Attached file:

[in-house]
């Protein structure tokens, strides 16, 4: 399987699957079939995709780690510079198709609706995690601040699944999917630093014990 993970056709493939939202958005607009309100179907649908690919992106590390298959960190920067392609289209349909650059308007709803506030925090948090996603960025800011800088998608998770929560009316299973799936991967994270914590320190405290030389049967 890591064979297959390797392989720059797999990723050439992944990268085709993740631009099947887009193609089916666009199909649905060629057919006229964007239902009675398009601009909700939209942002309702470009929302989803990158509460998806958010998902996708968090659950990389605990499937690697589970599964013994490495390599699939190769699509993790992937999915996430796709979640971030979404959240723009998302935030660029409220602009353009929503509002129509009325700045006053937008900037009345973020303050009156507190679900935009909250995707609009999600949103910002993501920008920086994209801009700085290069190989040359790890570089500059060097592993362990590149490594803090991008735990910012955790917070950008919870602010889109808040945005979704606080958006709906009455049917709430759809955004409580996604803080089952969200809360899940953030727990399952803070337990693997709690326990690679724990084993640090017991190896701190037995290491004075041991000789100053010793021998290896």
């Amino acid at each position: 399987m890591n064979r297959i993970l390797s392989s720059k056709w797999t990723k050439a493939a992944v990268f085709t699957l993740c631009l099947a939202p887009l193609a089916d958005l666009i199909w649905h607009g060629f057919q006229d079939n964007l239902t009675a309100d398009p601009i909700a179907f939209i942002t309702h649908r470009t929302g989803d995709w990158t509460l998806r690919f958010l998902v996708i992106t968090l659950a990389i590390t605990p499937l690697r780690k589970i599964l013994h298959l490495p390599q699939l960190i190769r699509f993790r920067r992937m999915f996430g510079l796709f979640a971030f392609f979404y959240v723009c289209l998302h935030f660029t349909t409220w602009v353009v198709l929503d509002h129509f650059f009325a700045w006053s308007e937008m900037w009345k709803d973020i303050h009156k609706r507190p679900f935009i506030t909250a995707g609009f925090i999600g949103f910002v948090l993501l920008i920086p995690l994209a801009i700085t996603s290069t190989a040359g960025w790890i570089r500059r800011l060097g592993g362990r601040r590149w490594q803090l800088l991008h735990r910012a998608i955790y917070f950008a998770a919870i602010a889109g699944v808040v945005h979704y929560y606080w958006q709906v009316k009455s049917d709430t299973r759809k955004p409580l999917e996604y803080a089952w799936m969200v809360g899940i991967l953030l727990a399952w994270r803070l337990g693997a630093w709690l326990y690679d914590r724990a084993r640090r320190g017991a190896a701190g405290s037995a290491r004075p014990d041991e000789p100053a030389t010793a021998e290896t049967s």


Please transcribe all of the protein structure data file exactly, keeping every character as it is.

[in-house]
């Protein structure tokens, strides 16, 4: 399987699957079939995709780690510079198709609706995690601040699944999917630093014990 993970056709493939939202958005607009309100179907649908690919992106590390298959960190920067392609289209349909650059308007709803506030925090948090996603960025800011800088998608998770929560009316299973799936991967994270914590320190405290030389049967 890591064979297959390797392989720059797999990723050439992944990268085709993740631009099947887009193609089916666009199909649905060629057919006229964007239902009675398009601009909700939209942002309702470009929302989803990158509460998806958010998902996708968090659950990389605990499937690697589970599964013994490495390599699939190769699509993790992937999915996430796709979640971030979404959240723009998302935030660029409220602009353009929503509002129509009325700045006053937008900037009345973020303050009156507190679900935009909250995707609009999600949103910002993501920008920086994209801009700085290069190989040359790890570089500059060097592993362990590149490594803090991008735990910012955790917070950008919870602010889109808040945005979704606080958006709906009455049917709430759809955004409580996604803080089952969200809360899940953030727990399952803070337990693997709690326990690679724990084993640090017991190896701190037995290491004075041991000789100053010793021998290896």
């Amino acid at each position: 399987m890591n064979r297959i993970l390797s392989s720059k056709w797999t990723k050439a493939a992944v990268f085709t699957l993740c631009l099947a939202p887009l193609a089916d958005l666009i199909w649905h607009g060629f057919q006229d079939n964007l239902t009675a309100d398009p601009i909700a179907f939209i942002t309702h649908r470009t929302g989803d995709w990158t509460l998806r690919f958010l998902v996708i992106t968090l659950a990389i590390t605990p499937l690697r780690k589970i599964l013994h298959l490495p390599q699939l960190i190769r699509f993790r920067r992937m999915f996430g510079l796709f979640a971030f392609f979404y959240v723009c289209l998302h935030f660029t349909t409220w602009v353009v198709l929503d509002h129509f650059f009325a700045w006053s308007e937008m900037w009345k709803d973020i303050h009156k609706r507190p679900f935009i506030t909250a995707g609009f925090i999600g949103f910002v948090l993501l920008i920086p995690l994209a801009i700085t996603s290069t190989a040359g960025w790890i570089r500059r800011l060097g592993g362990r601040r590149w490594q803090l800088l991008h735990r910012a998608i955790y917070f950008a998770a919870i602010a889109g699944v808040v945005h979704y929560y606080w958006q709906v009316k009455s049917d709430t299973r759809k955004p409580l999917e996604y803080a089952w799936m969200v809360g899940i991967l953030l727990a399952w994270r803070l337990g693997a630093w709690l326990y690679d914590r724990a084993r640090r320190g017991a190896a701190g405290s037995a290491r004075p014990d041991e000789p100053a030389t010793a021998e290896t049967s």